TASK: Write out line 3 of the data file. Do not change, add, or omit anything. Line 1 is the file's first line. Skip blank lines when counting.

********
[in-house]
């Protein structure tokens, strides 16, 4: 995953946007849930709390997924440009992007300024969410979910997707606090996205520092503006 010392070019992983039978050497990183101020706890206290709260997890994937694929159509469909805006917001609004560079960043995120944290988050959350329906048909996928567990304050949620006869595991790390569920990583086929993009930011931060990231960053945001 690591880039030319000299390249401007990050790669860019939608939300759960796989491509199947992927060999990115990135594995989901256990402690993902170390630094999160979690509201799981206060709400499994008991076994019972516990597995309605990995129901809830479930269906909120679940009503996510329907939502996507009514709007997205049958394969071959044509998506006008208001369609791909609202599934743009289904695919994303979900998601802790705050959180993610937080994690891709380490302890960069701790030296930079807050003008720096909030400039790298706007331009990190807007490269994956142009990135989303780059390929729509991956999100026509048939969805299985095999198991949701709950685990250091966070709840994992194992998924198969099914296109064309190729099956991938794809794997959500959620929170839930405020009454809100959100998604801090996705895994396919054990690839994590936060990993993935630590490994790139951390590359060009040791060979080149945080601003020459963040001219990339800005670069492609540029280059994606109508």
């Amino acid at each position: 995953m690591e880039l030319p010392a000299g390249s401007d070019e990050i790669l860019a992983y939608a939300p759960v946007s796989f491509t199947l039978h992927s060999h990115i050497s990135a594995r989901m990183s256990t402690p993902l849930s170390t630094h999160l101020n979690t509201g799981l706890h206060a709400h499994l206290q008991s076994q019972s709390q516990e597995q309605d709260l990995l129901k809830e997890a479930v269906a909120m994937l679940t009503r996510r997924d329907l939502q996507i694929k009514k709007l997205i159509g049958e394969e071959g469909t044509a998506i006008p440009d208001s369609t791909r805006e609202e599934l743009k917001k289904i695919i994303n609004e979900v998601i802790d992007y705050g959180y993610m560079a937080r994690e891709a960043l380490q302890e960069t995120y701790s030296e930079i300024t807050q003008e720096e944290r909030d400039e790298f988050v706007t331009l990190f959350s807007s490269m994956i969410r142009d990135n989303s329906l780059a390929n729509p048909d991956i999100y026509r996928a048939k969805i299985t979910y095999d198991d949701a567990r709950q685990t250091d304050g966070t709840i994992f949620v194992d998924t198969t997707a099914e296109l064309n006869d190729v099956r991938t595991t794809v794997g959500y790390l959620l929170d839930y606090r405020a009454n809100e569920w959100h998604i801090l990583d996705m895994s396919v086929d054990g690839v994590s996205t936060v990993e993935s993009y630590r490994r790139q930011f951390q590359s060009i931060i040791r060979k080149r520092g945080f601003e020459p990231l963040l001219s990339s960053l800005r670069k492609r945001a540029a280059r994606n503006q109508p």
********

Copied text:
């Amino acid at each position: 995953m690591e880039l030319p010392a000299g390249s401007d070019e990050i790669l860019a992983y939608a939300p759960v946007s796989f491509t199947l039978h992927s060999h990115i050497s990135a594995r989901m990183s256990t402690p993902l849930s170390t630094h999160l101020n979690t509201g799981l706890h206060a709400h499994l206290q008991s076994q019972s709390q516990e597995q309605d709260l990995l129901k809830e997890a479930v269906a909120m994937l679940t009503r996510r997924d329907l939502q996507i694929k009514k709007l997205i159509g049958e394969e071959g469909t044509a998506i006008p440009d208001s369609t791909r805006e609202e599934l743009k917001k289904i695919i994303n609004e979900v998601i802790d992007y705050g959180y993610m560079a937080r994690e891709a960043l380490q302890e960069t995120y701790s030296e930079i300024t807050q003008e720096e944290r909030d400039e790298f988050v706007t331009l990190f959350s807007s490269m994956i969410r142009d990135n989303s329906l780059a390929n729509p048909d991956i999100y026509r996928a048939k969805i299985t979910y095999d198991d949701a567990r709950q685990t250091d304050g966070t709840i994992f949620v194992d998924t198969t997707a099914e296109l064309n006869d190729v099956r991938t595991t794809v794997g959500y790390l959620l929170d839930y606090r405020a009454n809100e569920w959100h998604i801090l990583d996705m895994s396919v086929d054990g690839v994590s996205t936060v990993e993935s993009y630590r490994r790139q930011f951390q590359s060009i931060i040791r060979k080149r520092g945080f601003e020459p990231l963040l001219s990339s960053l800005r670069k492609r945001a540029a280059r994606n503006q109508p």